Canvas Solaris - The Atomized Dream
Canvas Solaris are a progressive rock outfit hailing from Georgia (USA), with about 9 years experience under their belt coming into this their 3rd full-length release. Their roots are surprisingly enough in death metal, according to their bio. I can imagine, from what I'm hearing on The Atomized Dream, that they were once a highly technical sort of metal outfit, resembling the likes of Necrophagist or, more likely, Cynic. On this album they sound like a free-form jazz band trapped in the confines of a rock group, regulated by structure that somewhat stiffens the creative atmosphere they're trying to create. But the musicianship...off the charts.
As an instrumental group, it's required that your music be everything it can be. The band consists of guitarists Chris Rushing and Nathan Sapp (both nimble-fingered and technically sound), bassist Gael Pirlot (very up-front and most songs depend on his grooves to succeed), percussionist Hunter Ginn (perhaps the weak link but holds his own, rarely lending the solo flair music of this nature demands), and keyboard/synth player Donnie Smith (adds some sense of atmosphere and context to certain sections). All let their chops shine on Atomized Dream's 8 tracks. The music has an atmosphere of and otherworldly nature, almost but not quite psychadelic. "Chromatic Dusk" was a quick highlight at number 3, with it's brief interludes featuring 8-bit-ish synths that never fail to perk my interest. "Heat Distortion Manifest" has to be the best track here, melding the two things the band does best; sudden spurts of prog-metal laced with atmospheric interludes. The results are ferocious here, while on most of the rest of the disc they're par for the course.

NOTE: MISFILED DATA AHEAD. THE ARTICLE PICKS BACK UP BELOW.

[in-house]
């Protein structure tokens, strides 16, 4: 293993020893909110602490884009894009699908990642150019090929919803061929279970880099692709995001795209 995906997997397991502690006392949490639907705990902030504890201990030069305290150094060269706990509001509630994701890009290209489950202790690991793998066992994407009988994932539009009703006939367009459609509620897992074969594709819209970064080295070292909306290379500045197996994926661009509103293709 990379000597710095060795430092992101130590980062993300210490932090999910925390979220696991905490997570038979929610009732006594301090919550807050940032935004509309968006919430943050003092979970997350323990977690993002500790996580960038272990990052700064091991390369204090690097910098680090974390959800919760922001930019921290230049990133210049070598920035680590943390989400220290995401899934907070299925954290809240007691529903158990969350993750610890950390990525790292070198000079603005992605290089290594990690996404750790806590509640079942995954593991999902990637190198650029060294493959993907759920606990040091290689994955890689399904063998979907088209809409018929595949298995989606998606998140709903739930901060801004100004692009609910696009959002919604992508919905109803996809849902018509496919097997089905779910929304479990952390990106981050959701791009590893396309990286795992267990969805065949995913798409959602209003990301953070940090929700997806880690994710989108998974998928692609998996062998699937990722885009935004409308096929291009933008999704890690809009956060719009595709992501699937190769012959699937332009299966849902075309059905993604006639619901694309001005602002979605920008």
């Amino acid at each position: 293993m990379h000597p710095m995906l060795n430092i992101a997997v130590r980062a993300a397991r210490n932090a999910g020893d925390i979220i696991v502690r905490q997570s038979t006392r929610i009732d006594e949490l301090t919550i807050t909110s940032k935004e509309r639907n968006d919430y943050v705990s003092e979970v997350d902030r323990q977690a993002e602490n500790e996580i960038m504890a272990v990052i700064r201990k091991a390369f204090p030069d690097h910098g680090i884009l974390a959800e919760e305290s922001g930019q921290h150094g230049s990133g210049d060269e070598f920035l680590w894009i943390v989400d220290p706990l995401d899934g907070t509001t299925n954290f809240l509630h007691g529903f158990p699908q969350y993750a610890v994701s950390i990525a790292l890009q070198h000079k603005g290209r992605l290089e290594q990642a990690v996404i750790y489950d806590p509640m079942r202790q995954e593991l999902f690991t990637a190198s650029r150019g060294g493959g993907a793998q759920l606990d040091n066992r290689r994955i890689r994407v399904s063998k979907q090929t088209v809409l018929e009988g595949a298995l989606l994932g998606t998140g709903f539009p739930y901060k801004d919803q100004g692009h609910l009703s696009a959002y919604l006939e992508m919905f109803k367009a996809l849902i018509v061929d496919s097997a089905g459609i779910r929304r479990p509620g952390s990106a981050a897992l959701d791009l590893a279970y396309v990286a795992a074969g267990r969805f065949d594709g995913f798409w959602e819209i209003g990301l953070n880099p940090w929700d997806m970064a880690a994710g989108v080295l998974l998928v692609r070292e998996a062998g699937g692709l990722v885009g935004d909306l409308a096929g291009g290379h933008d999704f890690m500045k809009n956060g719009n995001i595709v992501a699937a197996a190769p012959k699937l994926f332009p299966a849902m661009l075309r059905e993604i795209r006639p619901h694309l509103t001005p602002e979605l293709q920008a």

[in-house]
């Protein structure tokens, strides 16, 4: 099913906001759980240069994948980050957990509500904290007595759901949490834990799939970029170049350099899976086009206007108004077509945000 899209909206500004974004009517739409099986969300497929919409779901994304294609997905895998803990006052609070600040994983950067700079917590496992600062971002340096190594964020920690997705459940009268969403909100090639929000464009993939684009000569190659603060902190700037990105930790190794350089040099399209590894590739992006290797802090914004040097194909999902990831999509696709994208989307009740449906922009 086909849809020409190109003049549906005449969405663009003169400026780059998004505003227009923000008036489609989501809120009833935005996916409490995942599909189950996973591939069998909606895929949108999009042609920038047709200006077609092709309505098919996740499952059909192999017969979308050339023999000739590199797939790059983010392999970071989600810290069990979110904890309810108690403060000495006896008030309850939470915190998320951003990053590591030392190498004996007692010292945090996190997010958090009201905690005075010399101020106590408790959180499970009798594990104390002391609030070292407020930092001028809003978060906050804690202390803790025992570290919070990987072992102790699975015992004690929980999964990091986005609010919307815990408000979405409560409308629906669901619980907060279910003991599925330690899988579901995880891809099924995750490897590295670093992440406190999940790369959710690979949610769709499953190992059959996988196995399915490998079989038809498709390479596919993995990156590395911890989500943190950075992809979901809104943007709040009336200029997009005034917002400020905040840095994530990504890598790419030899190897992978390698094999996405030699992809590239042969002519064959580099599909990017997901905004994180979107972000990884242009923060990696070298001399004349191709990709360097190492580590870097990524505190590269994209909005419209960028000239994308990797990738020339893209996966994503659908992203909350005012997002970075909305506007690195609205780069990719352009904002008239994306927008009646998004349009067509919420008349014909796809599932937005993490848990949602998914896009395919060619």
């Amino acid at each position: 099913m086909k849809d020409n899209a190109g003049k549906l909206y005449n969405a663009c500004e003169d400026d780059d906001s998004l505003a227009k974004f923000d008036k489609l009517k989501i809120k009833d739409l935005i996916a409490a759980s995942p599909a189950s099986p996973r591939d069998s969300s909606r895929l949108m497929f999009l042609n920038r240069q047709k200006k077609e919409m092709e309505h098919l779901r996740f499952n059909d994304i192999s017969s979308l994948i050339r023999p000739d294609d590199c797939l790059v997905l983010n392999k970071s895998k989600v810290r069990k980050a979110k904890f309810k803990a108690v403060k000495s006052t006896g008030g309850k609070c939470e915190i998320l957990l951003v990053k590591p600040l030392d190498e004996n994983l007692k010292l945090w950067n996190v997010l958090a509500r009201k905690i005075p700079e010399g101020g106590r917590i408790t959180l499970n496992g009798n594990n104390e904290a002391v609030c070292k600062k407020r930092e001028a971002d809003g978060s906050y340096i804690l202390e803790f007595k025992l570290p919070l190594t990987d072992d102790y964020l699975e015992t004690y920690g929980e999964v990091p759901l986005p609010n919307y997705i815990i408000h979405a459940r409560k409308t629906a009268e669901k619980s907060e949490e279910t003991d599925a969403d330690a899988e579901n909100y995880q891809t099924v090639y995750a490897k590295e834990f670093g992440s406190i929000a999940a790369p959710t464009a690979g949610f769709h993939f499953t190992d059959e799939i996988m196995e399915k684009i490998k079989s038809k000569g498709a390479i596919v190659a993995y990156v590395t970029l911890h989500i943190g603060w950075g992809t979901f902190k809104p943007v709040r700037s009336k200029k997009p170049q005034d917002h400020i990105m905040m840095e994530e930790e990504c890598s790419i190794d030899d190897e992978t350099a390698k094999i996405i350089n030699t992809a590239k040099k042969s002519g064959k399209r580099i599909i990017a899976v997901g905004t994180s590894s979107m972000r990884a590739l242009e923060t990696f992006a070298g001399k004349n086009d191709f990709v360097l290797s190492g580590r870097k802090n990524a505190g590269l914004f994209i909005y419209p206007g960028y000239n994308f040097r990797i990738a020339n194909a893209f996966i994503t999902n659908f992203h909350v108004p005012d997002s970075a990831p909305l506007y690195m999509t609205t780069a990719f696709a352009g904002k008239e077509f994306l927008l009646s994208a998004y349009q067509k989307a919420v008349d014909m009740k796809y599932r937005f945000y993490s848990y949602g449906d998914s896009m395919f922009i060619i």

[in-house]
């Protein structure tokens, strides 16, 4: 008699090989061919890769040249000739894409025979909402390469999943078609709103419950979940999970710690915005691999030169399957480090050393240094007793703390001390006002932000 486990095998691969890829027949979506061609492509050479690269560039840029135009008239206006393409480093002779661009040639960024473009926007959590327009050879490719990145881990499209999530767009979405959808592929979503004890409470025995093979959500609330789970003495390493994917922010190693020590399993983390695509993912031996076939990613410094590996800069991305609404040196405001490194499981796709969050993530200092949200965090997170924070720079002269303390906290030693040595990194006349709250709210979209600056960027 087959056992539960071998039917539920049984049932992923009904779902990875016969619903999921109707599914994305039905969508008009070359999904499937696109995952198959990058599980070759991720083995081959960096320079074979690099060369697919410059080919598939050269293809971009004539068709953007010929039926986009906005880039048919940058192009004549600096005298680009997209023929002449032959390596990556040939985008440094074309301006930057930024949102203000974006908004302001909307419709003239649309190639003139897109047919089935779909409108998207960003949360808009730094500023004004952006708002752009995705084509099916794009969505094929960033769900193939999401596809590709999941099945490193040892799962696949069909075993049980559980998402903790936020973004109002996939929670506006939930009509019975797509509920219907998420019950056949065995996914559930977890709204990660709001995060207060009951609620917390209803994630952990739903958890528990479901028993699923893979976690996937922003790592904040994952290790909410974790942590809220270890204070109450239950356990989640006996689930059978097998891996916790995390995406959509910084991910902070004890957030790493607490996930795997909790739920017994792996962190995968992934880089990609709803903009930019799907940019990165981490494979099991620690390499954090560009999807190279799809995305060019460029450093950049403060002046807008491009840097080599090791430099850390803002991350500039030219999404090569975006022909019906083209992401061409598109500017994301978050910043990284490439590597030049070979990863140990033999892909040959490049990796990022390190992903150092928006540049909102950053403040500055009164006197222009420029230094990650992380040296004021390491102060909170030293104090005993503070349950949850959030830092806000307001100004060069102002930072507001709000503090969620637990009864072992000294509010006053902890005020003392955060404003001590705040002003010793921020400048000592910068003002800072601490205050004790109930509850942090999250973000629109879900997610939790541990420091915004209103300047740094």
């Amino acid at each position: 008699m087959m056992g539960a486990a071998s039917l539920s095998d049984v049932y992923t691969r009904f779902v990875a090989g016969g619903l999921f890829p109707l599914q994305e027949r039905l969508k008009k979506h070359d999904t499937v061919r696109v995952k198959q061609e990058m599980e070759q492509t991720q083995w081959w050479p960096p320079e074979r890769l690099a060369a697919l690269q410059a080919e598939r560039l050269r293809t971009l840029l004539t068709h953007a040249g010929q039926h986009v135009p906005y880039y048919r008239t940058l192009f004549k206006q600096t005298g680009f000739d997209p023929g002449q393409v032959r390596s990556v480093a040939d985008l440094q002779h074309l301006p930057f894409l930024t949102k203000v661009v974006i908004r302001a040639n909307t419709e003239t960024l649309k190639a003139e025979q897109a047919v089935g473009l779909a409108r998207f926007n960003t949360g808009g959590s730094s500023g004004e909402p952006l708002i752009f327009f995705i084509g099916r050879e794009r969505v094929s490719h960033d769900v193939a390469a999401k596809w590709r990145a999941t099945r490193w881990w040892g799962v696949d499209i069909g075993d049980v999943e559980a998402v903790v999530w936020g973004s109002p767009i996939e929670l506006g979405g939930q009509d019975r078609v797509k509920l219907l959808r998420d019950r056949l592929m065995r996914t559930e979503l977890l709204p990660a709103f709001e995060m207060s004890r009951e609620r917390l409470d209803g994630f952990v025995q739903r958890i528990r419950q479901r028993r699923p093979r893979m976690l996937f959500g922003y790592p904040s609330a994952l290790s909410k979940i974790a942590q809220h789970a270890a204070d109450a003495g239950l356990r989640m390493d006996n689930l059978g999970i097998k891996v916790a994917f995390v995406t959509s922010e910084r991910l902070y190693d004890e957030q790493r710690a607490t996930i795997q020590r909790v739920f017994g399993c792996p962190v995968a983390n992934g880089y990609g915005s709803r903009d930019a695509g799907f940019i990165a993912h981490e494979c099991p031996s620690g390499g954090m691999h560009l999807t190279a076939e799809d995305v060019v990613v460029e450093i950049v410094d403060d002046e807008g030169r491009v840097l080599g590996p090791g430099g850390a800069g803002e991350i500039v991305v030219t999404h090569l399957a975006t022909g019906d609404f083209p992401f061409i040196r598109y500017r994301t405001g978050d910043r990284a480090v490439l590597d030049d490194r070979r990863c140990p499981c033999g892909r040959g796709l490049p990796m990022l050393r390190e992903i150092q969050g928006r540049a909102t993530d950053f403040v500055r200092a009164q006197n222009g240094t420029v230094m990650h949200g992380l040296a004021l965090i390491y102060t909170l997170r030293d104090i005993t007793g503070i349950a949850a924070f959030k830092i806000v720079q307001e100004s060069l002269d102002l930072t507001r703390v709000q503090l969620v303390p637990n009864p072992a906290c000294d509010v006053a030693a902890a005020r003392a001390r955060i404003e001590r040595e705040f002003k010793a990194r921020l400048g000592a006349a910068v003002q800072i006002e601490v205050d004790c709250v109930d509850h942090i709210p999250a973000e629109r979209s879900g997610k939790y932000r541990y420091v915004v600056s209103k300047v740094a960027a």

There's limitless potential in a band this talented, if you ask me. The only things holding them back seem to be a true lack of direction to their varied creative influences and personal attributes. Their identity is much their own already, but perhaps one more album's worth of similar material will cement it. It could just be the lack of vocals that finds my enjoyment waning slightly; music of this nature, in my opinion, always sounds better vocalized. They sound to my ears like a Jon Anderson-less Yes, covering Cynic's unreleased material (if any) while secretly worshipping the likes of Dream Theater. A band with vast creativity, a hardened edge, and an ear towards hooks delivered with a veil of technical flash that should impress any fan of progressive rock out there. Misses a half-point because something is just...missing.
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